By AMERICAN HEART ASSOCIATION NEWS
There’s nothing funny about stroke, but on World Stroke Day, “Nancy” cartoonist Guy Gilchrist is bringing awareness to the disease that changed the course of his life and career.
Saturday’s daily strip featuring the timeless 8-year-old is a nod to his personal connection with stroke.
“No matter what you do, God has given you talents,” said Gilchrist, who had a minor stroke at 21. “If we take care of ourselves, we’ll have a lot of tomorrows and get to use those gifts. The only way the world gets to be a better place is if you’re in it.”
Gilchrist, 59, credits a second event in his 40s, possibly another minor stroke, for motivating him to give up his unhealthy, stress-filled “rock-n-roll lifestyle.”
The American Stroke Association’s public awareness campaign and Gilchrist’s Oct. 29 strip focus on stroke symptom recognition because the sooner care is given, the better the chances for recovery.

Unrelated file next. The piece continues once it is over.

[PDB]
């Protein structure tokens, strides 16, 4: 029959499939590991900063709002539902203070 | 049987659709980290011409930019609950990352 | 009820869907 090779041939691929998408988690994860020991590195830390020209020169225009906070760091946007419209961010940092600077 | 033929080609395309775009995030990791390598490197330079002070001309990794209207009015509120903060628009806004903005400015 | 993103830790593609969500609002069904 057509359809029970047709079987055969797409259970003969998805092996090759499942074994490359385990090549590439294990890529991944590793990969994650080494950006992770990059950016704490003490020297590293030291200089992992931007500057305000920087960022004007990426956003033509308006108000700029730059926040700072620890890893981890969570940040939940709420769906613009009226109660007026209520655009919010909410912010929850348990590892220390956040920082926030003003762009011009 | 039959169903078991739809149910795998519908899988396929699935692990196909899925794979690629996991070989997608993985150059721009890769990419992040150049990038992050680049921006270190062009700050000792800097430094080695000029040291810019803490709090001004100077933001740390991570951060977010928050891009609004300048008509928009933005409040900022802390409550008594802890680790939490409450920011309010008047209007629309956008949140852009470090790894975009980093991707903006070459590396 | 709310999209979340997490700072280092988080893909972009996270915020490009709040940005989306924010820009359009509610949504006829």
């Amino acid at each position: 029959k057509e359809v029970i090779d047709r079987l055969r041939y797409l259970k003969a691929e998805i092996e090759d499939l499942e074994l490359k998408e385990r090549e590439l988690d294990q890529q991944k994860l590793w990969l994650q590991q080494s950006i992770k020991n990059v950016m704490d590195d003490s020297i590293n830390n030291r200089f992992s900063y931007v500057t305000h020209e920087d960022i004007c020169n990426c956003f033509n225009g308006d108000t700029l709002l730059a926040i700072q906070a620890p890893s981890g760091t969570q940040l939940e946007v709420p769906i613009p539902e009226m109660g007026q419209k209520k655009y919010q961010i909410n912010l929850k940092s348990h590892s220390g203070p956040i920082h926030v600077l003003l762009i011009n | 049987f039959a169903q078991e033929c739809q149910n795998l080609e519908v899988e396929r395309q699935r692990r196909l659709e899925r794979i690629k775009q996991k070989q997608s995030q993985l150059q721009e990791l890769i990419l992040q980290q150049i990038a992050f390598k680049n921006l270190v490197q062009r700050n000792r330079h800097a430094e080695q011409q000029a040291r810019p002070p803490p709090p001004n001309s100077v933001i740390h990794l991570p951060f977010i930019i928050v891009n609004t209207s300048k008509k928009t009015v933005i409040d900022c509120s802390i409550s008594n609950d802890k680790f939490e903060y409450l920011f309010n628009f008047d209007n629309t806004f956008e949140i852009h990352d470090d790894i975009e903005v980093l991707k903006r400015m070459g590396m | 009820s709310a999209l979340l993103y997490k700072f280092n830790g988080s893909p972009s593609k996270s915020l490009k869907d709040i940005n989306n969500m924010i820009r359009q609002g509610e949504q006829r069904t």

“Decades ago there were no treatments for stroke. Now we have therapies that may interrupt even the most severe and disabling stroke if we can get to it in time,” said Alexander Khalessi, M.D., director of neurovascular surgery at the University of California, San Diego and national spokesperson for the ASA’s Together to End Stroke initiative.
Stroke is the No. 2 cause of death worldwide. Gilchrist’s World Stroke Day art will reach readers of more than 100 newspapers nationwide.